the moving conversation between soloist and ensemble in the manner of the classical solo
concerto, and not to the virtuosity in the cadence at the end of the work. It is sound and the
differences within sound that propels the piece forward. The concept of virtuosity takes on new
meaning in the subtle shifts between the feather-light touches created with the tip of the bow and
the pianissimi created along its length and breadth.


The sound universe of string instruments is close to Hellstenius’s heart, but his collaboration with
his performers yields other results. Readings of Mr. G. for percussion solo and chamber orchestra
was written for Hans Kristian Kjos Sørensen, who has made theatre and performance part of his
musical activities. Not only did the percussionist acquire a complex virtuoso percussion part in
the process, but also the task of reciting three texts by Peter Ospensky alongside the performance.
The texts are concerned with philosopher Georges Ivanovitch Gurdjieff, and in the programme
note accompanying the first performance in 2003, Hellstenius talks about the inspiration he got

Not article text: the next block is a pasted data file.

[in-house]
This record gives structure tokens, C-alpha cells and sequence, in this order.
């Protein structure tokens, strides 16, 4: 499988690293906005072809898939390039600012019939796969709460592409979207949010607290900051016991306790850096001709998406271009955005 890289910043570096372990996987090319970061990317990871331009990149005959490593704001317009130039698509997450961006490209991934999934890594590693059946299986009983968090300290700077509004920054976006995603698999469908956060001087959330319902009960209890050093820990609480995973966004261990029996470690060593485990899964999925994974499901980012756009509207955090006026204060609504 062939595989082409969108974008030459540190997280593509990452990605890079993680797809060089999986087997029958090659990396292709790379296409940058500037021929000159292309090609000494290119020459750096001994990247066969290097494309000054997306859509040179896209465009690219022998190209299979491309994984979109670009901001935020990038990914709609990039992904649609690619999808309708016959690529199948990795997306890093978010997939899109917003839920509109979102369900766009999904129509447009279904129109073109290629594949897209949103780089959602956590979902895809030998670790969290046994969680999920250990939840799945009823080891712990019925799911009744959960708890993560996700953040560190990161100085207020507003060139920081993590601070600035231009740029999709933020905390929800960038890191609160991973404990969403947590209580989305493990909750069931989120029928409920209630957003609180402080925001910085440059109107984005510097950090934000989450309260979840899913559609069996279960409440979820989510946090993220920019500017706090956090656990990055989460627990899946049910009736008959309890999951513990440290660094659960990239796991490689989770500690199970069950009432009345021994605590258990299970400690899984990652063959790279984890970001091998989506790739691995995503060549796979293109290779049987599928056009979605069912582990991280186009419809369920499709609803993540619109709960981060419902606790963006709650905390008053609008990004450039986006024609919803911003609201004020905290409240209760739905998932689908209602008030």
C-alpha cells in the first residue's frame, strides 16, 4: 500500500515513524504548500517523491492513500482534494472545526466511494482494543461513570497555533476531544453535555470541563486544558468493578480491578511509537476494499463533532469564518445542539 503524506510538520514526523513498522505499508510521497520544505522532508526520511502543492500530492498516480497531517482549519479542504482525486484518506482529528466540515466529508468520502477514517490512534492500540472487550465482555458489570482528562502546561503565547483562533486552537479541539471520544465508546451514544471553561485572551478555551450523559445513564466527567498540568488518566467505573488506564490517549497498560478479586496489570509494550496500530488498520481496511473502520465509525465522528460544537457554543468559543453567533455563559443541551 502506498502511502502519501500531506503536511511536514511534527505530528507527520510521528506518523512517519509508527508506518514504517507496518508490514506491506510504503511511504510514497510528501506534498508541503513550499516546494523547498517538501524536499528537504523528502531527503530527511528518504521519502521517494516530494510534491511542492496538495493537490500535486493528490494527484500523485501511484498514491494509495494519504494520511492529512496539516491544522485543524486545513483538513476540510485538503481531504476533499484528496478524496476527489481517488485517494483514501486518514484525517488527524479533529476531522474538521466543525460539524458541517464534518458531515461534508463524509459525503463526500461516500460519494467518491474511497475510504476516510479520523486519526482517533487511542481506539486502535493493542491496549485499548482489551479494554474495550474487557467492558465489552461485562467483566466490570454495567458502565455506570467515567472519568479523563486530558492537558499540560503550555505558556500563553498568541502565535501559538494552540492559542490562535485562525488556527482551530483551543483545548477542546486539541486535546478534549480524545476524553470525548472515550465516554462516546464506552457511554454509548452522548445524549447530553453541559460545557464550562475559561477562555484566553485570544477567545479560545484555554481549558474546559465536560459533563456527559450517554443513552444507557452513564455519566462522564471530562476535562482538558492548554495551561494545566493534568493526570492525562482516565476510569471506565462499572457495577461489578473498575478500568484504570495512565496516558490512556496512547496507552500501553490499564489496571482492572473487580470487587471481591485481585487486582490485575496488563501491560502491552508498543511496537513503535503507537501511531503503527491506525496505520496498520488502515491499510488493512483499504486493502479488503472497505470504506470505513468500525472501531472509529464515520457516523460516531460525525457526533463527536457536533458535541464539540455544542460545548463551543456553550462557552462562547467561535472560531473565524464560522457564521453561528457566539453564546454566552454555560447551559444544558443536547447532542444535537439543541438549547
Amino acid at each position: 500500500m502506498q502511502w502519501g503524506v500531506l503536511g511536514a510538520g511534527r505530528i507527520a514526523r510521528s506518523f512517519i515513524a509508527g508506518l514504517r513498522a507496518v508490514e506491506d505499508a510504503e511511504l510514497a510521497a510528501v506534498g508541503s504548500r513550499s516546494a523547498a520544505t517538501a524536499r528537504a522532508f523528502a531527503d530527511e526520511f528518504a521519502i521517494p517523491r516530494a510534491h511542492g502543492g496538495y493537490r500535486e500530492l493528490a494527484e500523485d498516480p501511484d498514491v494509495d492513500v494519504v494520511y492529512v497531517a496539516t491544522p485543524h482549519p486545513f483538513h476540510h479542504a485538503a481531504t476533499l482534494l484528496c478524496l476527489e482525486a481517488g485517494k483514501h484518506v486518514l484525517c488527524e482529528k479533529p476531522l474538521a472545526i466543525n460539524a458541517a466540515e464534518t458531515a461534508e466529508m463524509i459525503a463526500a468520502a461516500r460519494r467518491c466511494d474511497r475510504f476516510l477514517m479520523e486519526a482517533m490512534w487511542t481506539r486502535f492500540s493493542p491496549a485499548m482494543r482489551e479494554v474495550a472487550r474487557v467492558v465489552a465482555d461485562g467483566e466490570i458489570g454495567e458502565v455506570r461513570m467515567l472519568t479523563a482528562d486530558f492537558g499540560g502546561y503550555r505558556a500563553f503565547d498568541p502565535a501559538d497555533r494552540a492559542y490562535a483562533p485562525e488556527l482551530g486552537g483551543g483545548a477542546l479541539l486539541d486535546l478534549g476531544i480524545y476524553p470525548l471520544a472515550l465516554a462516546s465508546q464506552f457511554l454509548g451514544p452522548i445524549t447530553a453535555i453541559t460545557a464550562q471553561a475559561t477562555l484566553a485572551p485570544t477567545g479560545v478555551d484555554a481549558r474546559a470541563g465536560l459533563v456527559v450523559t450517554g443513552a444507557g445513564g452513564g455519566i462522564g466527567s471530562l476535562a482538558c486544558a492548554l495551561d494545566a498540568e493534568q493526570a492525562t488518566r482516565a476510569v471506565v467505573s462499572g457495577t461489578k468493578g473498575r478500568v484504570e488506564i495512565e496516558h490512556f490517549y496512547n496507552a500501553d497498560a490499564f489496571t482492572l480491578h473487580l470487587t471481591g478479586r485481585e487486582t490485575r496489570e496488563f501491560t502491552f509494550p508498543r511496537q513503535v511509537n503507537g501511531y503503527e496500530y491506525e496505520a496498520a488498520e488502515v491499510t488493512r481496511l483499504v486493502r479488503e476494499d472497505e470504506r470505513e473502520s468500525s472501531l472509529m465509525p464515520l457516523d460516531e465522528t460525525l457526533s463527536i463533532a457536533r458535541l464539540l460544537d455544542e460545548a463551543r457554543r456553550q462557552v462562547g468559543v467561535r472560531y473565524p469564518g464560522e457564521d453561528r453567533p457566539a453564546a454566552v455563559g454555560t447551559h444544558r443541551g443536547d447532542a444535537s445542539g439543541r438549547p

from his paternal grandmother, who was closely involved with Gurdjieff’s philosophy of self-
creation and of daring to live in a pact with one self. The musical unfolding of this developed as
an artful mix of speech, somewhat roughly hewn percussion sounds, and softer string sounds.




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This is a rare reference to his personal life or his feelings; Hellstenius insists on understanding
music as sound, on deriving impulses from beyond and beneath, as well as from other art forms,
particularly the theatre. For him, it is not unusual for a theatre assignment to provide the basis for
a violin concerto, or for a philosopher or author to inspire a percussion concerto. His